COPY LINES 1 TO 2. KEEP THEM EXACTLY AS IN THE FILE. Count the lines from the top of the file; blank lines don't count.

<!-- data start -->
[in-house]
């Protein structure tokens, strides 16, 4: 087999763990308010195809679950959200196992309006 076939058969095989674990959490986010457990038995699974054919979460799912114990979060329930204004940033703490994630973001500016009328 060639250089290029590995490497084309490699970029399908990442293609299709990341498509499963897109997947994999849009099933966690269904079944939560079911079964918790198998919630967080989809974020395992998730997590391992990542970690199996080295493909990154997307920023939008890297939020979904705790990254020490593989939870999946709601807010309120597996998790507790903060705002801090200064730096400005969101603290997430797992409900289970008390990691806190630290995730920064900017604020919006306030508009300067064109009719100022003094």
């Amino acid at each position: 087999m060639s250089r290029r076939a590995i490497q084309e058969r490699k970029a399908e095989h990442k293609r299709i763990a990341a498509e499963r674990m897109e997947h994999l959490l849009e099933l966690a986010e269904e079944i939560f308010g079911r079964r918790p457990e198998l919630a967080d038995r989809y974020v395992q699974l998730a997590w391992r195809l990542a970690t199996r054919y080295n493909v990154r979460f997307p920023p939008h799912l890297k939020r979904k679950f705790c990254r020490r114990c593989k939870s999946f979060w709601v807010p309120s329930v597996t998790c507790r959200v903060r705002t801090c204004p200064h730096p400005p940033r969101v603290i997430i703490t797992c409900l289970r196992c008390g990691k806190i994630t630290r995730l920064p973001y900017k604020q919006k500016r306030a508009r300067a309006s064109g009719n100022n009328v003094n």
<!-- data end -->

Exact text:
[in-house]
């Protein structure tokens, strides 16, 4: 087999763990308010195809679950959200196992309006 076939058969095989674990959490986010457990038995699974054919979460799912114990979060329930204004940033703490994630973001500016009328 060639250089290029590995490497084309490699970029399908990442293609299709990341498509499963897109997947994999849009099933966690269904079944939560079911079964918790198998919630967080989809974020395992998730997590391992990542970690199996080295493909990154997307920023939008890297939020979904705790990254020490593989939870999946709601807010309120597996998790507790903060705002801090200064730096400005969101603290997430797992409900289970008390990691806190630290995730920064900017604020919006306030508009300067064109009719100022003094």